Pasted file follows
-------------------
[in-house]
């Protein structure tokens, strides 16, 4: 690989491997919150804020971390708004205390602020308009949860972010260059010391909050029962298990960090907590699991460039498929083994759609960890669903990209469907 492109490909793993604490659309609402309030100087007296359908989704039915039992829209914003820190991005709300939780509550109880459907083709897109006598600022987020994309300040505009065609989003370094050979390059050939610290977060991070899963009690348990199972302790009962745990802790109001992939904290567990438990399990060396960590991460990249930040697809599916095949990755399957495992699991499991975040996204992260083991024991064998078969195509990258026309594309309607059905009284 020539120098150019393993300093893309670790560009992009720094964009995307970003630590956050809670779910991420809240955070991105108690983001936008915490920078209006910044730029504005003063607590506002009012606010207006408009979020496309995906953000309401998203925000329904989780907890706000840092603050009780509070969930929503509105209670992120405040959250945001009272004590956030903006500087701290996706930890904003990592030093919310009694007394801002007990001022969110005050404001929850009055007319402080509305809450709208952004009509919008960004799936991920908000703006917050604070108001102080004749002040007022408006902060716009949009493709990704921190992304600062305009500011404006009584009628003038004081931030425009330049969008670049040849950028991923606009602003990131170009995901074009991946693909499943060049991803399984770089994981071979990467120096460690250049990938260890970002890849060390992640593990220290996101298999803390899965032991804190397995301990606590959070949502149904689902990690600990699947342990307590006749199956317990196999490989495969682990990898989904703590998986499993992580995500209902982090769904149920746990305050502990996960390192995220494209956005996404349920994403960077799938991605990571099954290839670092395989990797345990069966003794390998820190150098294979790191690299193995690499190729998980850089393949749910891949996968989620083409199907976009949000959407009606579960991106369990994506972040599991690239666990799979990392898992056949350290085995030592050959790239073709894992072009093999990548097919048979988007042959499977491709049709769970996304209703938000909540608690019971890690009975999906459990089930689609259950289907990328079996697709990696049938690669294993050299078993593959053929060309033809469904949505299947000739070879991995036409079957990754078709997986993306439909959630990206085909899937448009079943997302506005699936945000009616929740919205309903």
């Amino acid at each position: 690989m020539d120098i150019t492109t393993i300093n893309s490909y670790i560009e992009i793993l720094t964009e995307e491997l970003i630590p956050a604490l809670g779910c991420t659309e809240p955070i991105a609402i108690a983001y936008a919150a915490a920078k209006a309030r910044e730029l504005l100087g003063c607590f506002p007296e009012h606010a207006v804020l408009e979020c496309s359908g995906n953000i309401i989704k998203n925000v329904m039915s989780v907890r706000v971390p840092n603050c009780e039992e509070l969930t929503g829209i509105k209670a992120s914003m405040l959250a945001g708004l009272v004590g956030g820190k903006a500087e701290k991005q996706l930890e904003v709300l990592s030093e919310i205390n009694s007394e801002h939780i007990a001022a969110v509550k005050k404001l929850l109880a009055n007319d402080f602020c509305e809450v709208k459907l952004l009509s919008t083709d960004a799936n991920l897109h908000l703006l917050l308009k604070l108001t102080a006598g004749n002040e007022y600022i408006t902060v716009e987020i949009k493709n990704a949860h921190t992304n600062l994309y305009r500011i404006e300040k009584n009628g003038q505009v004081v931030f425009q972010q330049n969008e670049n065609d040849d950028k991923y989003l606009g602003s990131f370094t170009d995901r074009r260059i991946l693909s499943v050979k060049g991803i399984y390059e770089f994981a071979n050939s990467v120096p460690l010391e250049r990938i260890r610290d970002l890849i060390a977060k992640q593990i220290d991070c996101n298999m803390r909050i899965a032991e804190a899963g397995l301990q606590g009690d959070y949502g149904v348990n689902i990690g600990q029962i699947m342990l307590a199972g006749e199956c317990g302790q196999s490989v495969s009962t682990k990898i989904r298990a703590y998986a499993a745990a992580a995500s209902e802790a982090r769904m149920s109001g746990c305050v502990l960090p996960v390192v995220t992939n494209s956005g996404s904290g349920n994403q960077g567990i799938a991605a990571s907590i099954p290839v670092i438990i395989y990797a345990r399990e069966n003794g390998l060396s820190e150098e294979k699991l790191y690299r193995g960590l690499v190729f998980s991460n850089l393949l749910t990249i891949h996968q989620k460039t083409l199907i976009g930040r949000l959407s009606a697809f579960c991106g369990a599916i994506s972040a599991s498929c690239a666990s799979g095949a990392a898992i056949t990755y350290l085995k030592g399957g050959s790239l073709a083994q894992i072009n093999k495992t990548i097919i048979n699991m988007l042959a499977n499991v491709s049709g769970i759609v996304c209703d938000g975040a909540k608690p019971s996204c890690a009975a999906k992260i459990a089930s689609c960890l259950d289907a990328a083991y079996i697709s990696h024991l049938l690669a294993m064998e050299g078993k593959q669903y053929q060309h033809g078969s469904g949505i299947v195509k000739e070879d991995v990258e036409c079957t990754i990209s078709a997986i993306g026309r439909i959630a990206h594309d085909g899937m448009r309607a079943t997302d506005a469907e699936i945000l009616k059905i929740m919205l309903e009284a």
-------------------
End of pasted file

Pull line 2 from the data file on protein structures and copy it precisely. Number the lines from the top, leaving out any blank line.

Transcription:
């Protein structure tokens, strides 16, 4: 690989491997919150804020971390708004205390602020308009949860972010260059010391909050029962298990960090907590699991460039498929083994759609960890669903990209469907 492109490909793993604490659309609402309030100087007296359908989704039915039992829209914003820190991005709300939780509550109880459907083709897109006598600022987020994309300040505009065609989003370094050979390059050939610290977060991070899963009690348990199972302790009962745990802790109001992939904290567990438990399990060396960590991460990249930040697809599916095949990755399957495992699991499991975040996204992260083991024991064998078969195509990258026309594309309607059905009284 020539120098150019393993300093893309670790560009992009720094964009995307970003630590956050809670779910991420809240955070991105108690983001936008915490920078209006910044730029504005003063607590506002009012606010207006408009979020496309995906953000309401998203925000329904989780907890706000840092603050009780509070969930929503509105209670992120405040959250945001009272004590956030903006500087701290996706930890904003990592030093919310009694007394801002007990001022969110005050404001929850009055007319402080509305809450709208952004009509919008960004799936991920908000703006917050604070108001102080004749002040007022408006902060716009949009493709990704921190992304600062305009500011404006009584009628003038004081931030425009330049969008670049040849950028991923606009602003990131170009995901074009991946693909499943060049991803399984770089994981071979990467120096460690250049990938260890970002890849060390992640593990220290996101298999803390899965032991804190397995301990606590959070949502149904689902990690600990699947342990307590006749199956317990196999490989495969682990990898989904703590998986499993992580995500209902982090769904149920746990305050502990996960390192995220494209956005996404349920994403960077799938991605990571099954290839670092395989990797345990069966003794390998820190150098294979790191690299193995690499190729998980850089393949749910891949996968989620083409199907976009949000959407009606579960991106369990994506972040599991690239666990799979990392898992056949350290085995030592050959790239073709894992072009093999990548097919048979988007042959499977491709049709769970996304209703938000909540608690019971890690009975999906459990089930689609259950289907990328079996697709990696049938690669294993050299078993593959053929060309033809469904949505299947000739070879991995036409079957990754078709997986993306439909959630990206085909899937448009079943997302506005699936945000009616929740919205309903």